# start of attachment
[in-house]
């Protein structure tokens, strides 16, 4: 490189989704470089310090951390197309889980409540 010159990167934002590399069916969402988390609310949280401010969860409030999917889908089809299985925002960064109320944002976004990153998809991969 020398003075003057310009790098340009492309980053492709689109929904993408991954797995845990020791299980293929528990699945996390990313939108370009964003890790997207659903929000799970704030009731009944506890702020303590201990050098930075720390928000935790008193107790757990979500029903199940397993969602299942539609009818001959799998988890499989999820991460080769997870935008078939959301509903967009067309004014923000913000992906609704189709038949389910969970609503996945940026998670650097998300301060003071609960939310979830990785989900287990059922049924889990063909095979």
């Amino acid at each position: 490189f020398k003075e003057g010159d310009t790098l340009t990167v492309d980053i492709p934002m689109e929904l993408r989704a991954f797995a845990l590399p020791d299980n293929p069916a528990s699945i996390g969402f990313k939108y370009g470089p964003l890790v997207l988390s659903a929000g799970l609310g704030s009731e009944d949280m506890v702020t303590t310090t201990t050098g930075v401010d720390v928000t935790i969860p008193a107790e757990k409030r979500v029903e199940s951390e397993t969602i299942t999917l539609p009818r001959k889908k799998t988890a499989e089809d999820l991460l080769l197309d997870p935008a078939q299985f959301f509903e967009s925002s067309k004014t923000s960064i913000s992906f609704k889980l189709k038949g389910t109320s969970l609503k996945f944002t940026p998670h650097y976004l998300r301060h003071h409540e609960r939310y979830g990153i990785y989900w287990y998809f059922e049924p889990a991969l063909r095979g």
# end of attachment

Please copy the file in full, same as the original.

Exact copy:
[in-house]
């Protein structure tokens, strides 16, 4: 490189989704470089310090951390197309889980409540 010159990167934002590399069916969402988390609310949280401010969860409030999917889908089809299985925002960064109320944002976004990153998809991969 020398003075003057310009790098340009492309980053492709689109929904993408991954797995845990020791299980293929528990699945996390990313939108370009964003890790997207659903929000799970704030009731009944506890702020303590201990050098930075720390928000935790008193107790757990979500029903199940397993969602299942539609009818001959799998988890499989999820991460080769997870935008078939959301509903967009067309004014923000913000992906609704189709038949389910969970609503996945940026998670650097998300301060003071609960939310979830990785989900287990059922049924889990063909095979």
């Amino acid at each position: 490189f020398k003075e003057g010159d310009t790098l340009t990167v492309d980053i492709p934002m689109e929904l993408r989704a991954f797995a845990l590399p020791d299980n293929p069916a528990s699945i996390g969402f990313k939108y370009g470089p964003l890790v997207l988390s659903a929000g799970l609310g704030s009731e009944d949280m506890v702020t303590t310090t201990t050098g930075v401010d720390v928000t935790i969860p008193a107790e757990k409030r979500v029903e199940s951390e397993t969602i299942t999917l539609p009818r001959k889908k799998t988890a499989e089809d999820l991460l080769l197309d997870p935008a078939q299985f959301f509903e967009s925002s067309k004014t923000s960064i913000s992906f609704k889980l189709k038949g389910t109320s969970l609503k996945f944002t940026p998670h650097y976004l998300r301060h003071h409540e609960r939310y979830g990153i990785y989900w287990y998809f059922e049924p889990a991969l063909r095979g």